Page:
Beans, nuts, and seeds

A source of vegetable protein and fiber, these foods are also high in vitamin E and selenium. Examples of these include unsalted nuts, low-sodium beans (Brazil nuts), wheat germ, flaxseed, soybeans, kidney beans, tofu, walnuts, and lentils.


Healthy fats

Foods rich in monounsaturated oils (such as olive oil) include nuts, seeds, and avocado. Avoid butter, margarine, shortening, and lard.



Foods with omega-3s are believed to reduce inflammation (good for people with dermatomyositis and polymyositis). Omega-3s are found in salmon, sardines, bluefish, mackerel, tuna, halibut, ground flaxseed, walnuts, pecans, canola oil, walnut oil, and flaxseed oil.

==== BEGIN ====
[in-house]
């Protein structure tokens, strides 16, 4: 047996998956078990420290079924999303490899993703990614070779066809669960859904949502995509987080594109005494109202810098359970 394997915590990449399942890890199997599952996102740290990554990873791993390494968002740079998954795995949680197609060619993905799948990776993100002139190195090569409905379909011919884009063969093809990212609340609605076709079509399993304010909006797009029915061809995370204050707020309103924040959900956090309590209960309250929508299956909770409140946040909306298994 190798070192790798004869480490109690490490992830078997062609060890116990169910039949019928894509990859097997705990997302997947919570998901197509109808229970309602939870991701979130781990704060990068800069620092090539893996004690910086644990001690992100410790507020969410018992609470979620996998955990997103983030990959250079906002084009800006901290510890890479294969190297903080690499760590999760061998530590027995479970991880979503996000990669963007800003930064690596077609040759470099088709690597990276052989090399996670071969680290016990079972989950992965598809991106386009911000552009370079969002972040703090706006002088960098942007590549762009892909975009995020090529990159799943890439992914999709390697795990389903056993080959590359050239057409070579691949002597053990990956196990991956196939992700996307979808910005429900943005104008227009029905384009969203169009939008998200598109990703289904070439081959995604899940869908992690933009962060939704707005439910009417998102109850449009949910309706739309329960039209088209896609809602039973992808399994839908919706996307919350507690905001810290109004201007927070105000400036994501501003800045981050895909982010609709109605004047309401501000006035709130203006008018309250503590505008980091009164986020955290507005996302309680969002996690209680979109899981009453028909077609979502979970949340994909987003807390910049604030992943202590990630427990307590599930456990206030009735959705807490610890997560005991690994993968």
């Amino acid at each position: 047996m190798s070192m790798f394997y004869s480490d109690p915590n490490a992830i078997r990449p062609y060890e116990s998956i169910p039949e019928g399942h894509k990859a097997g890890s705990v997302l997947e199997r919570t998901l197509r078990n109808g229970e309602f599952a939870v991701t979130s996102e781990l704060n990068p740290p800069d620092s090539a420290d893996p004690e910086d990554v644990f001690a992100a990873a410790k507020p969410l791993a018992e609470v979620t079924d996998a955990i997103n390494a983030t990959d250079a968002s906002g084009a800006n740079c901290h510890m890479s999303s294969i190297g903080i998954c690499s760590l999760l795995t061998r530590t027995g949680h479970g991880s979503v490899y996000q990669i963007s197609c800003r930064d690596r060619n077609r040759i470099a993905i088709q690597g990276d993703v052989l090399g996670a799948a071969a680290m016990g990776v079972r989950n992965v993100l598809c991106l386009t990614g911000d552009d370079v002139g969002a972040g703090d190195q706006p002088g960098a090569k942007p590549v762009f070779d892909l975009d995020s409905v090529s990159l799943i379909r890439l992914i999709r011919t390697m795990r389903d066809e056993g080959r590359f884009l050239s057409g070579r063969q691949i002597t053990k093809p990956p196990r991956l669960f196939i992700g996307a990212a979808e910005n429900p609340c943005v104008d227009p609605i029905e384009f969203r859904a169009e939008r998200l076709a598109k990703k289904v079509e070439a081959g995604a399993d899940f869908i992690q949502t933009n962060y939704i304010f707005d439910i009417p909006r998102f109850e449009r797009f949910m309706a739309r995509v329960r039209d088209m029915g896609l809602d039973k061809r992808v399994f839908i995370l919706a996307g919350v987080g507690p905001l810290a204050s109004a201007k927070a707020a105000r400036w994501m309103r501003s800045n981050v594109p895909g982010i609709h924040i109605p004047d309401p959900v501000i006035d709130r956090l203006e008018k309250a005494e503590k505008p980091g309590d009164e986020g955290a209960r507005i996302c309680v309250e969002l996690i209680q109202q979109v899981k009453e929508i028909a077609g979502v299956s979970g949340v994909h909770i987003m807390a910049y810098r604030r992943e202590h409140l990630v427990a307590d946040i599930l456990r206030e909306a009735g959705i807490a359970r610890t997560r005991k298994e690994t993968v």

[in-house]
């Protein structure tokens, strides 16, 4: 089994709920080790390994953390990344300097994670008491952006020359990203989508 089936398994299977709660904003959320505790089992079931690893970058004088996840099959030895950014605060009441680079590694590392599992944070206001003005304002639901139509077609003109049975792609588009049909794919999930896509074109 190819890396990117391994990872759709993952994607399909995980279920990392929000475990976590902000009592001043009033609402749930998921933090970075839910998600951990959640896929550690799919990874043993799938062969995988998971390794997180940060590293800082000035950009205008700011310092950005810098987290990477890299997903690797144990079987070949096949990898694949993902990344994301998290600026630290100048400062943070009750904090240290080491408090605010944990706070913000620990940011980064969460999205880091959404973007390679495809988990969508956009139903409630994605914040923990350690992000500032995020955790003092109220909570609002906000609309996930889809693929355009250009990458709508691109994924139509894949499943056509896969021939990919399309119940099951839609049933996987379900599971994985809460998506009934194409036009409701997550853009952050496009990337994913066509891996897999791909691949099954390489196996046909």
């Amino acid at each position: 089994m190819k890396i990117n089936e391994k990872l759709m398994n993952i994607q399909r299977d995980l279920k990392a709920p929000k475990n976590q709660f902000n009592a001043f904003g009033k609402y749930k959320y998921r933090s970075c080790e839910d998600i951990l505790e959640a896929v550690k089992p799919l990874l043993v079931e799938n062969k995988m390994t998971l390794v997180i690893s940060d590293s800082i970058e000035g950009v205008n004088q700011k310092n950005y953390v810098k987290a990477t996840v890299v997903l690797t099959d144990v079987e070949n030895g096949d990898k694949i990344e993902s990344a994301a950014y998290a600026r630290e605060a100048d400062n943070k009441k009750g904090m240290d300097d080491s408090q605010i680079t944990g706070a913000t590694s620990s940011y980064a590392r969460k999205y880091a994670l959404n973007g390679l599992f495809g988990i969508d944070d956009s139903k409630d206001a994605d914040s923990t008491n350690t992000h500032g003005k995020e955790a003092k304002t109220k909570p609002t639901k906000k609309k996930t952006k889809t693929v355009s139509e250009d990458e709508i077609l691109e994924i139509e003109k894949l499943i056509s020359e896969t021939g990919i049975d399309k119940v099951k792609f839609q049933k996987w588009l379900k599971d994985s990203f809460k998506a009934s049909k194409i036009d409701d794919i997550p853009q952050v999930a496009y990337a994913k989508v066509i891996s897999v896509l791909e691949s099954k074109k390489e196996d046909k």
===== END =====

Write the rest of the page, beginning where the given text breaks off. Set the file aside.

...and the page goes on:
For more information about eating right, including dietary guidelines, healthy food plans, and more, visit

Spinach may have anti-inflammatory properties. And it may be a healthy addition to your diet if you live with dermatomyositis or polymyositis. Always talk to your healthcare team before making a change to your diet.

Follow an anti-inflammatory diet

Dermatomyositis and polymyositis are known as inflammatory muscle diseases. Muscle tissue becomes inflamed when the immune system attacks it. Some health experts believe that an anti-inflammatory diet might help to relieve your symptoms.


Remove the following foods from your diet: soft drinks, sugar, white flour products, and “junk” or packaged foods. These foods are high in omega-6 fatty acids. Also, limit the amount of salt you eat, and avoid foods that are rich in saturated and polyunsaturated fats, such as: